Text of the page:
Successful law firms utilize paralegals to reduce costs. In the 1970’s, the idea of bringing in non-lawyers at reduced costs was far more controversial than this idea of hiring attorneys at different salary levels. Few lawyers would question what a success the introduction of paralegals has been. In addition, what client has ever asked for a lawyer’s GPA, LSAT score or what they published on Law Review? General Counsel for local corporations overwhelmingly responded on a recent survey that they would prefer contract attorneys staff projects as Worker Lawyers to higher priced young associates. 7

In fact, some corporations are now taking a hard look at how firms staff their Worker Lawyers. Recently, a Pittsburgh based Fortune 500 company put out an RFP requesting that law firms consider contract attorneys to reduce the cost of the project. Although the RFP was sent to very reputable law firms; this unusual step of suggesting how the law firm staffed a project indicates this client did not feel traditional law firms were staffed to offer Worker Lawyers at fair hourly wages.

The successful law firms needs both Workers and Rainmakers. The current hiring model locates only the pure technician who now get a disproportionate amount of attention during the hiring process at large law firms.

Up and Out Revisited

Technical Lawyers are needed to research, draft and polish briefs, learn and evaluate complex regulatory rules, set legal strategy and solve complex problems. These lawyers become Technical Lawyers after working hard to learn complex material. But they do not always generate new business. Some law firms are now offering severance packages or terminating technically strong lawyers because they aren’t generating new business to offset starting salaries for new recruits, technology investments and opening new offices.

The “up an out” mentality is flawed. Given the prohibitively high starting salaries, it is cheaper to find or retain a trained lawyer who can fill a role, than hire a newly minted lawyer and train them. Hiring skilled lawyers with 15-20 years or more experience to fill a technical role is recognized at national firms such as Akin Gump. 8 This structure has become known as the “Diamond Structure.” These attorneys are hired laterally or tested on a contract basis to ensure their work product and fit within a firm’s culture. They can also be brought in on special projects as contract attorneys when peak periods occur to round out a firm’s practice. Law firms recognizing the value and need for this technical skill can avoid the dilution of firm profits from carrying too many technical equity partners by categorizing technical skills into several levels of competence as opposed to class years. Each level of technical competence results in higher salaries based on the enhanced value the attorney’s billable hours generate for the firm. This is fair to both the owners of the firm and the technical lawyers.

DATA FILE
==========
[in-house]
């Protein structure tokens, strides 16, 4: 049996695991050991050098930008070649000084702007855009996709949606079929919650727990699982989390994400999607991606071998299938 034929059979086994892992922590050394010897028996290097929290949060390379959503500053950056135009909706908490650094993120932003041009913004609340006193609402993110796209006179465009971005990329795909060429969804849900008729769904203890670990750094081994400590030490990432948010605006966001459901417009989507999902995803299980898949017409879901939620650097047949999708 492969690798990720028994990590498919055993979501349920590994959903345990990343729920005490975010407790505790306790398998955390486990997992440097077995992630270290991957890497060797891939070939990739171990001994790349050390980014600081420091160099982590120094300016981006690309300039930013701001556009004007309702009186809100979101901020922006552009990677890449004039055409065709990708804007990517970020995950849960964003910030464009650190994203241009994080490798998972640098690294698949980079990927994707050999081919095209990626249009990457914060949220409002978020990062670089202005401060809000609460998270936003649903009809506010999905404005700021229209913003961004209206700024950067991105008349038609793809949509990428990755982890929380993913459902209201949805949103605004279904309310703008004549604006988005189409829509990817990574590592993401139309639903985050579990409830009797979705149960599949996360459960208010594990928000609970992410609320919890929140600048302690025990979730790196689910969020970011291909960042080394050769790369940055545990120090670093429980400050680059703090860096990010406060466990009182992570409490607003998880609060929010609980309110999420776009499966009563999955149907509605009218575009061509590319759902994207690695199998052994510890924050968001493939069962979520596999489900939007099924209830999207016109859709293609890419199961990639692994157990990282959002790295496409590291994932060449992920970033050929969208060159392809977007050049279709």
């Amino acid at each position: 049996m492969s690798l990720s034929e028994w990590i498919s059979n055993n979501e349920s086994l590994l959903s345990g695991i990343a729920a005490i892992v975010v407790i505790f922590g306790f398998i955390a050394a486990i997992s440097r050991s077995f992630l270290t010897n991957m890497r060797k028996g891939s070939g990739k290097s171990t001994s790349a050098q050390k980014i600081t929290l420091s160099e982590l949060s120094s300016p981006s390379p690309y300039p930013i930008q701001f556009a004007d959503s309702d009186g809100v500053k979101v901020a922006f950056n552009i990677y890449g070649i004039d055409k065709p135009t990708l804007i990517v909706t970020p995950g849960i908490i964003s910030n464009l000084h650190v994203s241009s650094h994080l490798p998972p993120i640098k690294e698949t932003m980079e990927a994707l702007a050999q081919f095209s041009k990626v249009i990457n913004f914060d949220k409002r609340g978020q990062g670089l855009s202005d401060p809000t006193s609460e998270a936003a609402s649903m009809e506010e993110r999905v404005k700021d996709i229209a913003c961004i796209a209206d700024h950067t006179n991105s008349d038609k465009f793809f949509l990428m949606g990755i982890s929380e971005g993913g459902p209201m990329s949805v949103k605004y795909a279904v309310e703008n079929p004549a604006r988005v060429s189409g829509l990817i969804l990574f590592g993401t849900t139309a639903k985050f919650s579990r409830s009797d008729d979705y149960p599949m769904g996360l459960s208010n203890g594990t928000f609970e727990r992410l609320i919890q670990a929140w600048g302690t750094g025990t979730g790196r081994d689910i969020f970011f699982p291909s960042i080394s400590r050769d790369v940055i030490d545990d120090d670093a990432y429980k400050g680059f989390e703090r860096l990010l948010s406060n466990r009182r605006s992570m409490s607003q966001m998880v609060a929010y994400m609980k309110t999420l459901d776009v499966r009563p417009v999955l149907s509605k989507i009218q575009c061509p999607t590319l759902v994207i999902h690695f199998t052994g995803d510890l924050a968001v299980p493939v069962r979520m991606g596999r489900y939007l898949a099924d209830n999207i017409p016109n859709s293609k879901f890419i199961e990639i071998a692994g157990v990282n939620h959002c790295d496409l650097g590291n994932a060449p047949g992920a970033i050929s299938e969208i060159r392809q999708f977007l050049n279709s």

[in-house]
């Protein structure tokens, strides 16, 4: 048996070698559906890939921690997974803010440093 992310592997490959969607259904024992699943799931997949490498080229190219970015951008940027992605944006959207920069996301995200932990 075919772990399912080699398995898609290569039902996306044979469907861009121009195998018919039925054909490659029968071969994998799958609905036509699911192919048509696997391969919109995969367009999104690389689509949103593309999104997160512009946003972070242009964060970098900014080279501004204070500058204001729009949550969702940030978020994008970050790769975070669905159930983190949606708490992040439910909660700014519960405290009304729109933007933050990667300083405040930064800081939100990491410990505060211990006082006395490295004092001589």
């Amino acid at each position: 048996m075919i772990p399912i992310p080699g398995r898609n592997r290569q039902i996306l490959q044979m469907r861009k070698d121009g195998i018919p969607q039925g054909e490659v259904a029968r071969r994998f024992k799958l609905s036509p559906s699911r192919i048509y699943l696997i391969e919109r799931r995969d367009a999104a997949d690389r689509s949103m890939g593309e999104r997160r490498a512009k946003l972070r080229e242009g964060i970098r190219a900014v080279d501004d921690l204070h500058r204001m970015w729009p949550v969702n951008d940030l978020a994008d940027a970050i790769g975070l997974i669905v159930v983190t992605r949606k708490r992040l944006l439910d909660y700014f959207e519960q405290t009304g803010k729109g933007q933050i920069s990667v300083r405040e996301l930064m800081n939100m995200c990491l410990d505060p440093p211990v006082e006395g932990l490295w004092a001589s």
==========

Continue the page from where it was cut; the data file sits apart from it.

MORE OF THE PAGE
One innovative firm, Washington, DC based Dickstein, Shapiro, Morin & Oshinsky, has three levels of attorneys after the first two years and no class years. 9 There is no need to advance further than any particular technical level. Clients are told that the lawyers placed on the engagement have a certain skill set that justifies the billing rate. This approach is more efficient than an “up and out” mentality. This approach also allows for retention of technical lawyers and makes it easier to justify billing rates to clients.

Rainmakers

The last group of lawyers are the Rainmakers who bring in the business. Law does not offer much training for generating business. Law firms can help in this regard by attempting to hire more rounded lawyers instead of focusing largely on law school grades. Before salaries spiraled out of control, law firms could afford to hire and train lawyers with people skills. Look at the partnership roster of any large firm. A large proportion of the partners have good academic records that may not meet the minimum hiring requirements that law firm places on new hires. This illustrates the weak correlation between grades and partnership ability. Law firms are missing a huge number of the potential partners by betting huge salaries only on top law students.

A second element to growing Rainmakers is to make the law firm competitive from a cost standpoint. By controlling overhead and salary structures, and staffing up with interim staffing, law firms become more profitable without asking anyone to bill an additional hour. As a result, young lawyers working in these efficient firms can generate work that does not seem insignificant to an overhead laden firm. They also can compete for clients with lower billing rates if overhead is reduced.

There are some problems in overemphasizing hiring for Rainmakers throughout the organization especially when the local region is only growing 4%. 10 It is well known that more business can be created by internal cross selling than from pulling lateral partners from other firms.

Conclusion

Today law is extremely competitive. Firms which fight for talent purely on hiring the best and brightest at the highest salaries are creating very expensive firm structures which do not fulfill all the work needs of a firm. Creative approaches lend a better result and a more efficient law firm. The present slow down in the market may be a great time re-examine how to do a better job in staffing a law firm’s operation.

By Karl Schieneman, Esq. (MBA) & Jill Bertani Horner, Esq. of Legal Network. Legal Network is a full service legal placement firm headquartered in Pittsburgh, PA.